How to make a Clap-Clap on / Clap-Clap Off switch circuit! using PIC10F222

How to make a Clap-Clap on / Clap-Clap Off switch circuit!

Hi all!
This instructable not only gives the reader the information needed to create a clap-clap on/clap clap off switching circuit, but the logic used to make a hardware-only clap-on, clap off circuit.  More information on a hardware-only version can be found in the final section of this instructable.

This circuit employs some very simple and cheap circuitry, and a simple program. It is relatively easy to make a hardware only clap on/off circuit, but I wanted to create a circuit that required two claps to switch on, and two claps to switch off.  The claps must be in quick succession, as seen in the video below, or else it does not work, which is the entire point of the circuit =)  I will go into detail about the circuitry, and the program.  I will also do my very best to answer any questions you guys may have.  This device can be thrown together in a single evening.

switch circuit

The software works like this:
1) The software waits for an initial loud noise, then starts a countdown sequence.
2) If the device detects another loud noise within about 250 milliseconds, then the relay will toggle on.  If the timer runs out of time without detecting another loud noise, the program resets.
3) Once two claps have been detected, and the relay toggles on.  The software then starts the same sequence over again, only waiting to toggle the relay off.
4) Once the relay toggles off again after detecting two claps in succession, the program resets back to the original state.

Since the PIC10F222 has a limited instruction set, I had to add in some extra lines of code.  I would have used the PIX18F1220, but that would have been over-kill.  Ah, but how I miss the BTF (Bit Toggle) instruction =)


I’ll start of by giving you guys a part list.  The box and the screws are not necessary for this project, but I’ll add them to the list.

1x  Prototyping board (Roughly 1″ by 1″) or bread board.
1x 9v Connector
1x LM324 Quad Op-Amp IC
1x LM78L05 Mini 5v Regulator
1x PIC10F222 Micro controller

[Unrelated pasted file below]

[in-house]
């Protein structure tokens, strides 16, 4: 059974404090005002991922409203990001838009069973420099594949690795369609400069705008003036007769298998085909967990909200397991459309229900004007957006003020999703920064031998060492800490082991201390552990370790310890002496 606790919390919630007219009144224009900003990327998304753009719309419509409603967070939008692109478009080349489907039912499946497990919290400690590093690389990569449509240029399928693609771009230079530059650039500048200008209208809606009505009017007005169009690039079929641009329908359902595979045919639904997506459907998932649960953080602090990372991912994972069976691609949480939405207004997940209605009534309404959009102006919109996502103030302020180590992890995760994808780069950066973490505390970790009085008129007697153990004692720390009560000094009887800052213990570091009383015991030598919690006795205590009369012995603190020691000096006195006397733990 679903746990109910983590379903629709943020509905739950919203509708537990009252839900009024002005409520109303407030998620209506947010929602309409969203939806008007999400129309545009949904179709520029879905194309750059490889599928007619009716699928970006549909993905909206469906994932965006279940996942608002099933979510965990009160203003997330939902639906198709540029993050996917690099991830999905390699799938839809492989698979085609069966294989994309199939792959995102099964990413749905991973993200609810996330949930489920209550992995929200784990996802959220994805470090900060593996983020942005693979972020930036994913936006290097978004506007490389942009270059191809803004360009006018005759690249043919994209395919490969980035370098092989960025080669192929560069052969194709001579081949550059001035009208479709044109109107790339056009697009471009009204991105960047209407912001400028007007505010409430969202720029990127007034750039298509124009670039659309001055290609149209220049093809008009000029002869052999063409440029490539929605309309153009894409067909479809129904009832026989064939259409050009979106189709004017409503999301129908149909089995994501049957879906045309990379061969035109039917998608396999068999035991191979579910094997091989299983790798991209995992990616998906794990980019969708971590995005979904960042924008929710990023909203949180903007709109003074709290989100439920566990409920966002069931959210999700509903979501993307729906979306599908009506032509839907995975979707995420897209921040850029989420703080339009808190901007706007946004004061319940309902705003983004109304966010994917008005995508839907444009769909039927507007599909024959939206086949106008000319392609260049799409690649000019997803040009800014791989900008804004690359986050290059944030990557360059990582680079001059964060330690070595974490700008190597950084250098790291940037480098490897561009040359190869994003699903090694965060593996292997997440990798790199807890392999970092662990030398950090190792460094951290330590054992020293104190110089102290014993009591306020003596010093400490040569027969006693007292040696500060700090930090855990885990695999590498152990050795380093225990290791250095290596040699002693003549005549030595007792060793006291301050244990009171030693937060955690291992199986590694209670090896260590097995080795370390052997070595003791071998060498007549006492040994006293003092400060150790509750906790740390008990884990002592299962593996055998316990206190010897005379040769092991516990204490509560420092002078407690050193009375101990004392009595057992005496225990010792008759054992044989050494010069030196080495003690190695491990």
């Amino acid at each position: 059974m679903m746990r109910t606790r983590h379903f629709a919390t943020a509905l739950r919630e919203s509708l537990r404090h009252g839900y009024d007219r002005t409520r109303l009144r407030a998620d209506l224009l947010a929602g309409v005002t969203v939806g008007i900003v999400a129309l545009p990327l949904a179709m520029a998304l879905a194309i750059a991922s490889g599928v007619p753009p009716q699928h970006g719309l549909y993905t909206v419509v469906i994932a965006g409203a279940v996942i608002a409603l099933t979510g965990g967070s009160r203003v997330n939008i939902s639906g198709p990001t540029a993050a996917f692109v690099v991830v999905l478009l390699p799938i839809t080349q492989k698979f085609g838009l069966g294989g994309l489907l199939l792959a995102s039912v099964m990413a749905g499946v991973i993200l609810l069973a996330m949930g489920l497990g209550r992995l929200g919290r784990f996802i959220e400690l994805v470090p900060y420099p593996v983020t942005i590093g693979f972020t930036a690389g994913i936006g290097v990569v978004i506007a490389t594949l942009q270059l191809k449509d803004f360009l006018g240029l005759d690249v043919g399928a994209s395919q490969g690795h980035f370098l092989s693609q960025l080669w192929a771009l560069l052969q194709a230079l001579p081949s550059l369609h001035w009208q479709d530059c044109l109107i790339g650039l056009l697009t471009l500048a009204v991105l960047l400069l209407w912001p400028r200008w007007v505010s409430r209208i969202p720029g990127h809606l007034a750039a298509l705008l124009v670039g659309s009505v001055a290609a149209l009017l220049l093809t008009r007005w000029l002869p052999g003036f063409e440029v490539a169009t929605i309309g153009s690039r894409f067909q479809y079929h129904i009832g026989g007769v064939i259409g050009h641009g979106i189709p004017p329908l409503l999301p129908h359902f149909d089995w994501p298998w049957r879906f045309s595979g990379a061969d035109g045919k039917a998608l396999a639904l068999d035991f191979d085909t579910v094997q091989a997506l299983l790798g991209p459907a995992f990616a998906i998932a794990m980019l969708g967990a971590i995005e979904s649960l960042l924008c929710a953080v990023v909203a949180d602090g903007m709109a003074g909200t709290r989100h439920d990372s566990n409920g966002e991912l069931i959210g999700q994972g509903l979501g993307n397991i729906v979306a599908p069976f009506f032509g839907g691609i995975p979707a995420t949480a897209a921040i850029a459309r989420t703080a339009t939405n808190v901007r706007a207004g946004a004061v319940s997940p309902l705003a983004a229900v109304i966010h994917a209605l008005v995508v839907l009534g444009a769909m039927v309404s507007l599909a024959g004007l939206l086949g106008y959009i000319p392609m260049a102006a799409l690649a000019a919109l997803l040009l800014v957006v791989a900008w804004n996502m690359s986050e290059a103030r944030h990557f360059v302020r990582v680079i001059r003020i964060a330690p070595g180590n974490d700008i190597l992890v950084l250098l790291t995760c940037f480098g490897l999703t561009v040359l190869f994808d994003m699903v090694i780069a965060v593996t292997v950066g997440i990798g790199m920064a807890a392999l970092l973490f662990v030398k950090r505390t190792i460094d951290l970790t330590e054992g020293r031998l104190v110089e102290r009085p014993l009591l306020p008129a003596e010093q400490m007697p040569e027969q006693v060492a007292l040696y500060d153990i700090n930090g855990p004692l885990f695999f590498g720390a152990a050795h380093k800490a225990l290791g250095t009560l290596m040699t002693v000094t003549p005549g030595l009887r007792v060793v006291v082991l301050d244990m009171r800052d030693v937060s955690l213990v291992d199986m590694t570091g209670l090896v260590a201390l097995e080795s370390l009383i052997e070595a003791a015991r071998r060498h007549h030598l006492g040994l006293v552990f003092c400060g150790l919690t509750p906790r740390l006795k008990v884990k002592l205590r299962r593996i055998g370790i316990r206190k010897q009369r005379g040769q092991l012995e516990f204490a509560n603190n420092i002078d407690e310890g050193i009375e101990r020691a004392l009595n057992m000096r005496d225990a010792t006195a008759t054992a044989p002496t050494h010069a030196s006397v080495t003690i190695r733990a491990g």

1x Electret microphone
1x 5v Relay SPDT or SPST
1x 2N2222 NPN Transistor
2x 0.1uF Ceramic capacitors
1x 1N4001 Diode
1x 100k Ohm Multi-Turn Potentiometer
1x 100k Ohm 1/4W resistor
2x 10k Ohm 1/4W resistor
1x 3k Ohm 1/4W resistor
1x 7k Ohm 1/4W resistor
1x 1k Ohm 1/4W resistor
1x Project Box


This step is a short one.  We’re going to talk about the power supply circuit.
We only need a 9v battery to properly drive this circuit.  We can use 7VDC and up.  The 78L05 5V regulator is used here because this is a low-power device, and we need not use a big LM7805 when we have so little space to begin with.

The 78L05 has three pins:
1) 5V-Out
2) Ground
3) Voltage-In (7VDC+)

We need only a 0.1uf ceramic decoupling capacitor between the 5v-Out line, and ground to rid the circuit of any unwanted high frequency interference that may come along.  However, since we are using a battery, this capacitor is really optional.  Good practice, more like.  If you are using an AC-DC wall wart, it is suggested you place a 100uf electrolytic capacitor between the Voltage-In pin, and the ground line to protect against any surges on the line, and to smooth the DC going in to the regulator.


STAGE#1: The Microphone and the Amplifier
As you can see from the picture below, we have an electret microphone connected to the ground line, and to one end of a 10k resistor.   The other end of the resistor is tied to the 5v line.  when an audio sound is sensed by the micrpphone, it changes that audio signal into a voltage that emulates the tone picked up.  We can use that noise, but first we have to condition it.  To rid ourselves of the DC component, we AC-couple the signal using a coupling capacitor.  This signal will be extremely small, so we must first amplify it.  We are going to do that using a handy-dandy LM324 quad op-amp IC.  This chip has 4x on-board op-amps.  We are only going to use two of them.  Go here for the data sheet:

Schematic switch circuit
The pull-down resistor to the right of the coupling capacitor is necessary for the operation of the non-inverting amplifier stage to work.  In fact, all components in the below diagram are crutial.  The way a non-inverting op-amp works, is it takes two values RA, which is the 1k resistor connected to the (-) input and ground, and RF (100k potentiometer), which is the feedback resistor, which is connected between the (-) input, and the output, and creates a voltage gain factor.  The voltage gain factor (AV) is a multiplier.  Once we determine the AV, we multiply the voltage at the input by the AV, and we have our output voltage.  The 100k pot is used to vary the voltage gain.  This will either increase the sensitivity or decrease the sensitivity of the circuit.  The equation for AV = RF/RA in a non-inverting amplifier circuit.


For more detail: How to make a Clap-Clap on / Clap-Clap Off switch circuit! using PIC10F222

About The Author

Ibrar Ayyub

I am an experienced technical writer holding a Master's degree in computer science from BZU Multan, Pakistan University. With a background spanning various industries, particularly in home automation and engineering, I have honed my skills in crafting clear and concise content. Proficient in leveraging infographics and diagrams, I strive to simplify complex concepts for readers. My strength lies in thorough research and presenting information in a structured and logical format.

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